How to Avoid Online Reputation Management Nightmares
Don't let a few bad reviews or one negative article ruin your reputation with online customers. These three case studies feature companies that faced online reputation challenges, with a look at the results they achieved and the lessons they learned along the way.
Wed, January 23, 2013
CIO — You have lots of happy customers, but they don't feel any particular need to review your product or service online. Meanwhile, a few dissatisfied customers waste no time trashing you on Yelp, Citysearch, TripAdvisor, Twitter or any other forum they can think of.
Because those sites have strong authority with the search engines, the negative feedback is likely to show up on the first search results page for your company name. The net effect: Even though you largely have a happy customer base, suddenly you have an online reputation challenge.
It's something many businesses have experienced. Here are three examples of businesses that faced such challenges, as told by the online reputation management experts who helped them bounce back. (The experts we interviewed didn't disclose details about their clients' identities.)
Online Reputation Management Nightmare #1: CEO Gets Ill-Timed Bonus
The situation: The CEO of a publicly traded company received an $11 million bonus around the same time that the company reported disappointing earnings and its stock was being hammered. Not surprisingly, a leading national newspaper reported on the situation. The article showed up prominently in the executive's top 10 search results and remained there for months, says Brad Beiter, vice president of SEO strategy and growth for search marketing firm Performics. Beiter spoke during a fall 2012 Online Marketing Summit session on online reputation management.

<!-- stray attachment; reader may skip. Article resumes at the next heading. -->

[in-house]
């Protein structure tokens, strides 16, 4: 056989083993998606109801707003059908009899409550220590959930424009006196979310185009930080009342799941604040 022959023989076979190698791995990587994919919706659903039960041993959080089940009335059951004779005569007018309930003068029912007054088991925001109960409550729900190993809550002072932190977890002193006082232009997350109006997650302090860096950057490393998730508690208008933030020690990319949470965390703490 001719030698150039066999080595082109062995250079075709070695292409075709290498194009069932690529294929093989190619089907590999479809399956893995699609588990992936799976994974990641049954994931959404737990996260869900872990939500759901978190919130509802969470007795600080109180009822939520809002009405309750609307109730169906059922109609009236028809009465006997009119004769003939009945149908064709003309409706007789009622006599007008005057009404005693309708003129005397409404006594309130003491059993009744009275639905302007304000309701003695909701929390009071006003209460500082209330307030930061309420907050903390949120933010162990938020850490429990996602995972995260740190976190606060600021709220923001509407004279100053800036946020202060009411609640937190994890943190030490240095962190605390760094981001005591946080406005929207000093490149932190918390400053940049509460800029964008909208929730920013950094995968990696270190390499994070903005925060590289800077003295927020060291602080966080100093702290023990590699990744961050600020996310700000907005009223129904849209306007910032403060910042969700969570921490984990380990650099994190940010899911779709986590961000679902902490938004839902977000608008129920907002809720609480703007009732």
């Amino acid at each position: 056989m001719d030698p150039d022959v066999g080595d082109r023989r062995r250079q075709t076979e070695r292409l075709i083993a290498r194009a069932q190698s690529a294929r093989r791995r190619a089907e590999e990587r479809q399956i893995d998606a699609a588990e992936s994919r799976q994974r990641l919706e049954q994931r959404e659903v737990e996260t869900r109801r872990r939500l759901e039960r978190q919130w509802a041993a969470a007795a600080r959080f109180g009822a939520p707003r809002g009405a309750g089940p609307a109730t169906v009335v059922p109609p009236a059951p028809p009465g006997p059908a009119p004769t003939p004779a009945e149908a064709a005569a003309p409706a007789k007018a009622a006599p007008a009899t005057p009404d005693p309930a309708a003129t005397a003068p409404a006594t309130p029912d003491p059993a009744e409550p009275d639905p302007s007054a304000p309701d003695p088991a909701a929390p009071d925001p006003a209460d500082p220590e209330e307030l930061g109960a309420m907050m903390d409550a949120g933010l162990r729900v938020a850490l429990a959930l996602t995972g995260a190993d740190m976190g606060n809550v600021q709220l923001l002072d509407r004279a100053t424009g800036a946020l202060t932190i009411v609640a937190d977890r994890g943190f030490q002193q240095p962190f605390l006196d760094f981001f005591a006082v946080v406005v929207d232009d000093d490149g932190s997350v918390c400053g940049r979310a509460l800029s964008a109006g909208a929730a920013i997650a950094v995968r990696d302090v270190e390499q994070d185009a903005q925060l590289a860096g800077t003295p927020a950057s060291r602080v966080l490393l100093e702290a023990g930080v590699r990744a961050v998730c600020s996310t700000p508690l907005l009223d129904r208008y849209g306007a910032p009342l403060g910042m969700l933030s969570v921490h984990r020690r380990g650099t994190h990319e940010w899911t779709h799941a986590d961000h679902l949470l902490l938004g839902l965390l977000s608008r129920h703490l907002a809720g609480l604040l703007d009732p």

Search engines such as Google tend to give leading national newspapers and other prominent media sites high authority and trust. Thus, an unflattering article from a top media site poses a particularly difficult online reputation challenge, since such articles often rank highly for months or even years.
The solution: On the CEO's company website, Performics optimized content that would rank highly for the CEO's name, such as a detailed leadership bio. In addition, Performics optimized profiles for the executive on high-authority sites such as LinkedIn, Facebook and YouTube and linked them to the CEO's corporate bio. Finally, Performics created and promoted across the Internet new content about the executive's nonprofit work to balance the negative impression from the newspaper article.
The result: Within six months, the newspaper article sank from No. 3 on Google to No. 18.
The takeaway: "Make sure the online assets you control are ranking well for your name," especially on social media networks, Beiter advises. Link those accounts to an online bio or other content "hub" that's also optimized for your name. Distribute favorable content about you around the Internet to balance anything negative that exists or may show up later.